Exploring learning disabilities: supporting belonging
Exploring learning disabilities: supporting belonging

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Exploring learning disabilities: supporting belonging

2.3 Life in St Lawrence's hospital

Mabel spent many years in St Lawrence’s hospital. In Video 5 in the next activity you will hear her describe her life there.

Activity 4 Living in St Lawrences

Timing: Allow about 15 minutes

Watch the video below and note down the contrasts Mabel makes between her life at St Lawrence’s and her life in her own home.

Download this video clip.Video player: Video 5
Skip transcript: Video 5

Transcript: Video 5

When you are 11 and you go into these big buildings, into something like St. Lawrence's it's very frightening. You'd think you were going to a madhouse because of the noise. I didn't like it really, only because it wasn't like a family home really. They just used to shout and pull you around. I don't like being pulled about.
The wards were this big. They were long, as long as this.
They were massive.
Because they were long. And the beds were that close together. And in the daytime you wasn't allowed to sit on your bed.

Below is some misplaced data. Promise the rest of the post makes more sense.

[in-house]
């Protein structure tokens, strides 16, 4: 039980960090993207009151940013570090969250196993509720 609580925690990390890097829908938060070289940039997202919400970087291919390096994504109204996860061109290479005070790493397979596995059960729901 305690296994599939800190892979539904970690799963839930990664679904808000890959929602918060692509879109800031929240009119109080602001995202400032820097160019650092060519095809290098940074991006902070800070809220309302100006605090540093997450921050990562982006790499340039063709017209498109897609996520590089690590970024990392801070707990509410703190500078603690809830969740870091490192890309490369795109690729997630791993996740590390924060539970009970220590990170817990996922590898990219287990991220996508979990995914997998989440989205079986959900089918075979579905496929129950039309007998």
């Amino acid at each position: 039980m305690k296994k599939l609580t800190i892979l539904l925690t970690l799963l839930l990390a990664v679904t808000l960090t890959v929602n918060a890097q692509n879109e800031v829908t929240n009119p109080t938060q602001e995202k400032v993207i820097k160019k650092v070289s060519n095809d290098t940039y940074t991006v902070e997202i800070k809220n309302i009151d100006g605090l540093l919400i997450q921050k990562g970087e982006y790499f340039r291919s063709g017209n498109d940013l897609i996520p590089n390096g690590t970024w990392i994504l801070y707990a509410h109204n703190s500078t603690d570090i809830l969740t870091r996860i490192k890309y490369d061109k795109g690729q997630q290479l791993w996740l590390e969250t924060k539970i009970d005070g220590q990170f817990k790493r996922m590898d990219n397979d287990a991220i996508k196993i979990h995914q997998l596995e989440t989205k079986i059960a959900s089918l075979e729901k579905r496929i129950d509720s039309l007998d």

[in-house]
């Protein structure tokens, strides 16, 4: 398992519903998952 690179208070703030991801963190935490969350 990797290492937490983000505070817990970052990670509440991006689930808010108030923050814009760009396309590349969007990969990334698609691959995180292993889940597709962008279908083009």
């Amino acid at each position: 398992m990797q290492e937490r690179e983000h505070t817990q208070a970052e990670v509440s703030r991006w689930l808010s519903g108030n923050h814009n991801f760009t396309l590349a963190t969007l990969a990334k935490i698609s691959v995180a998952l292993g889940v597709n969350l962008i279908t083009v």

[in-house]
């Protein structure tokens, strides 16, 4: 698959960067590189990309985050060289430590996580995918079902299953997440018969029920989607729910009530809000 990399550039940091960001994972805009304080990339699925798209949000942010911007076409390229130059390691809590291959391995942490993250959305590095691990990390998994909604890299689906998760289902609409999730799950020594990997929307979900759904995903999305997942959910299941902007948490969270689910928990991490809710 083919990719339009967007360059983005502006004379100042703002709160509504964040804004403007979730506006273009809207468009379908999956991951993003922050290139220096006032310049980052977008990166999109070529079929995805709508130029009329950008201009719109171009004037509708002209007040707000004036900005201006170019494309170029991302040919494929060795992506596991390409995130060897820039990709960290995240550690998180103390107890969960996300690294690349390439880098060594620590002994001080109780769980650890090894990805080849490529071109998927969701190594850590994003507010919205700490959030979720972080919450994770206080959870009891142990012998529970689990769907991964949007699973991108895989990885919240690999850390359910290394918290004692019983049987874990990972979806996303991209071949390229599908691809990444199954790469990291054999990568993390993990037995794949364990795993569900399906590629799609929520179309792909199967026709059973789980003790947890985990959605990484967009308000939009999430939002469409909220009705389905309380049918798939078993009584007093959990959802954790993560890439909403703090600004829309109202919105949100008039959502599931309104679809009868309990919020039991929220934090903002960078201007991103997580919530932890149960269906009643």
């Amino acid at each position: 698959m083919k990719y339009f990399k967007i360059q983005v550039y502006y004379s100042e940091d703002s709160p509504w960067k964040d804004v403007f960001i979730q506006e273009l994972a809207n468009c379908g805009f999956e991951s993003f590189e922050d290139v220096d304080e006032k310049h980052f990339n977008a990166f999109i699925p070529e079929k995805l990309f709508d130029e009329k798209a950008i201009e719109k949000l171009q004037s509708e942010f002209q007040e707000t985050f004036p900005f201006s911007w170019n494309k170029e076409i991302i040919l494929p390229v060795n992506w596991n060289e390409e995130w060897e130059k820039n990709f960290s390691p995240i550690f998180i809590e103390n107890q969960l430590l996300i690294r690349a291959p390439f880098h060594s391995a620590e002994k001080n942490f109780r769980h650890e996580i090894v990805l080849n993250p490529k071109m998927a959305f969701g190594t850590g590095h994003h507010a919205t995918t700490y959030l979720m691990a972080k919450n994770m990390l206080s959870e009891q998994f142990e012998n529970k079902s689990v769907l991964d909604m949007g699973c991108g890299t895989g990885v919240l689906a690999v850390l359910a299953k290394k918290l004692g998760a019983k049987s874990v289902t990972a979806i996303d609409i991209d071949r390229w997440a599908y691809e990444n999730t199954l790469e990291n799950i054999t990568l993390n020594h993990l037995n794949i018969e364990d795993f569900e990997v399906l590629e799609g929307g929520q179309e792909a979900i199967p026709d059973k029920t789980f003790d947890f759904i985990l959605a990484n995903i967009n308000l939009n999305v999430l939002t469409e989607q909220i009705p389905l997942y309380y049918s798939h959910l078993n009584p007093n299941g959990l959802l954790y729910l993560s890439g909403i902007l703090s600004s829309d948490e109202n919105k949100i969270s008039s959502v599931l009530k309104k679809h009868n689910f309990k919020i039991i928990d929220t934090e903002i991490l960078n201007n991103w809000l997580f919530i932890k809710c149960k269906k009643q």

We didn't have any privacy.
No privacy, because if you went into the bathroom, people could get into it. If you imagine being in a prison and the people keep coming in and out, in and out, that was just the same. And they had bars up.
We didn't have any of our own clothes. They used to have a big cupboard in the wards. And you would just help yourself. If you had one dress on one day, and then the next day somebody else would have it on. Because it had gone to the laundry and come back again. I find now it's lovely because I can just wear my own, and nobody else is going to wear them.
At the time, there was a great fear that we would have babies. So men and women were separated. Every Tuesday at 7:00 they would all go down to the dance hall, the men one side, the women the other. And in the middle there was staff. The men got up and asked some of the ladies to dance. They danced all the way around the staff. But when the music was finished, the men had to go back one side and the women back the other. Because you couldn't mix.
End transcript: Video 5
Video 5
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Mabel noted that in hospital she had no privacy or even her own clothes. She described it as being like a prison and noted how she was ‘pulled about’. The most significant contrast Mabel found between her life at St Lawrence’s and her life in her own home was being able to choose what to wear.

Mabel finally left St Lawrence’s in the 1970s. She died in 2013. You will return to Mabel’s story later in this session, but you will now meet Bernie, born only seven years later than Mabel, but whose life took a different turn.


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